The Swamp Strikes Back: NY Gov Andrew Cuomo Gets Big Pay Raise Despite Botching Crisis

New York Gov. Andrew Cuomo will reportedly get rewarded for failing in the form of a huge pay raise. This comes when the state faces a $63 billion budget deficit.

Cuomo’s salary will be increased by $25,000, from $225,000 to $250,000 making him one of the highest-paid governors in the United States.

The pay raise is effective in January 2021. It was approved in the spring of 2019. With a Dem-controlled legislature, there seems no way of stopping this tone-deaf move.

Possibly he is expecting help from Washington? He said this earlier: “We don’t have a shovel big enough to dig out of it, it’s the biggest number in history. We need help from Washington, and that’s what Trump wouldn’t do, and that’s what Biden will do.”

From The New York Post:

It’s also not Cuomo’s only new source of revenue this year — he found time throughout the first six months of the pandemic to write a leadership book released in October called “American Crisis” which has landed on the New York Times Bestseller List.

The governor has yet to say how much money he’s getting for the book deal, but has said a portion of the sales will go to a coronavirus-related charity.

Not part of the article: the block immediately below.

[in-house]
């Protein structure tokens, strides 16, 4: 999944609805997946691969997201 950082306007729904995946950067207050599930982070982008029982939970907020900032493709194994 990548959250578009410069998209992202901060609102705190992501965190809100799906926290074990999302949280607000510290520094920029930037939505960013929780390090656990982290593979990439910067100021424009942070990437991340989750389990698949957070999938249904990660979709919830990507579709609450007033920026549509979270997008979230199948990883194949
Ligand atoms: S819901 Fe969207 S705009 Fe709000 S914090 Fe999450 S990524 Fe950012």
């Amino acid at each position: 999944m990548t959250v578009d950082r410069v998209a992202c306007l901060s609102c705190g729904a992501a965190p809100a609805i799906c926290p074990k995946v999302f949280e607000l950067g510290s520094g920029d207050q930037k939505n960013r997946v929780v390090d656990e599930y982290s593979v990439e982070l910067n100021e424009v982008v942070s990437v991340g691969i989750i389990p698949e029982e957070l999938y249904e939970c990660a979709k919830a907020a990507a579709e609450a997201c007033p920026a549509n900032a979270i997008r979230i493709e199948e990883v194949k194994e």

The third-term Democratic governor isn’t the only one getting a pay hike, as Lieutenant Gov. Kathy Hochul, Attorney General Letitia James and Comptroller Tom DiNapoli will also see their base pay raised at the start of the new year, as their raises are also bound to legislative approval.

The pay commission’s work has also been the subject of several lawsuits — meeting in 2018 to approve raises for state lawmakers’ yearly salary of $79,500 to $110,000 at the start of 2019, and expected to grow to $130,000 by 2021.

But additional stipulations tied to the increases included a ban on outside income, which would force lawmakers to quit outside jobs or means of revenue.

While a judge struck down the ban on outside jobs, but also negated the legislative pay raises — dishing the decision back to the commission.

State budget officials have estimated a $14 billion budget shortfall next year, that will grow to $30 billion in 2022.

New York City predicts a $9 billion loss, then $12 billion deficit for the MTA over two years and an additional $3 billion for the Port Authority over the same period.

These losses over four years are expected to rise to roughly $63 billion according to the state Division of Budget.